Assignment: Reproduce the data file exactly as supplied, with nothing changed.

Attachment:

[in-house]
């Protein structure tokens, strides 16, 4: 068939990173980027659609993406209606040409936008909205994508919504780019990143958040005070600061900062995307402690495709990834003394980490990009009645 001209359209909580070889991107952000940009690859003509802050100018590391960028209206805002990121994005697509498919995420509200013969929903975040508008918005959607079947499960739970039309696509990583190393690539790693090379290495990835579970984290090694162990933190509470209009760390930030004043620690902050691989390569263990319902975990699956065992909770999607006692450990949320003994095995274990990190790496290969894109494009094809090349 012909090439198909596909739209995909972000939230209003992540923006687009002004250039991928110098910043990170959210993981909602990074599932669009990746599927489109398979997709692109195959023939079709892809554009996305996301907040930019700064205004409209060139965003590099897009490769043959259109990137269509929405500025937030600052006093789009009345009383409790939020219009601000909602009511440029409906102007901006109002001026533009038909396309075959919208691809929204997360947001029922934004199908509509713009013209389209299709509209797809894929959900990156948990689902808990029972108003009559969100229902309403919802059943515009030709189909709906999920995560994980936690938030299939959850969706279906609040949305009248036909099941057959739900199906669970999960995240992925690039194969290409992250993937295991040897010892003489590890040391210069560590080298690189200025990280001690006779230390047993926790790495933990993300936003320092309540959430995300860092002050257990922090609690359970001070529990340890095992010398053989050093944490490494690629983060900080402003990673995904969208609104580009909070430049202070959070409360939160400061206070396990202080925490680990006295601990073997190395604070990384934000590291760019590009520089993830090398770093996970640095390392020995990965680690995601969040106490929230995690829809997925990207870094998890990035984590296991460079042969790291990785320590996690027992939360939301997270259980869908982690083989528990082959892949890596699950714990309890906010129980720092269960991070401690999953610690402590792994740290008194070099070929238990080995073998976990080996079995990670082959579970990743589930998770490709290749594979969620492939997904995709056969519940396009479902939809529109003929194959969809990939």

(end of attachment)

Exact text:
[in-house]
């Protein structure tokens, strides 16, 4: 068939990173980027659609993406209606040409936008909205994508919504780019990143958040005070600061900062995307402690495709990834003394980490990009009645 001209359209909580070889991107952000940009690859003509802050100018590391960028209206805002990121994005697509498919995420509200013969929903975040508008918005959607079947499960739970039309696509990583190393690539790693090379290495990835579970984290090694162990933190509470209009760390930030004043620690902050691989390569263990319902975990699956065992909770999607006692450990949320003994095995274990990190790496290969894109494009094809090349 012909090439198909596909739209995909972000939230209003992540923006687009002004250039991928110098910043990170959210993981909602990074599932669009990746599927489109398979997709692109195959023939079709892809554009996305996301907040930019700064205004409209060139965003590099897009490769043959259109990137269509929405500025937030600052006093789009009345009383409790939020219009601000909602009511440029409906102007901006109002001026533009038909396309075959919208691809929204997360947001029922934004199908509509713009013209389209299709509209797809894929959900990156948990689902808990029972108003009559969100229902309403919802059943515009030709189909709906999920995560994980936690938030299939959850969706279906609040949305009248036909099941057959739900199906669970999960995240992925690039194969290409992250993937295991040897010892003489590890040391210069560590080298690189200025990280001690006779230390047993926790790495933990993300936003320092309540959430995300860092002050257990922090609690359970001070529990340890095992010398053989050093944490490494690629983060900080402003990673995904969208609104580009909070430049202070959070409360939160400061206070396990202080925490680990006295601990073997190395604070990384934000590291760019590009520089993830090398770093996970640095390392020995990965680690995601969040106490929230995690829809997925990207870094998890990035984590296991460079042969790291990785320590996690027992939360939301997270259980869908982690083989528990082959892949890596699950714990309890906010129980720092269960991070401690999953610690402590792994740290008194070099070929238990080995073998976990080996079995990670082959579970990743589930998770490709290749594979969620492939997904995709056969519940396009479902939809529109003929194959969809990939």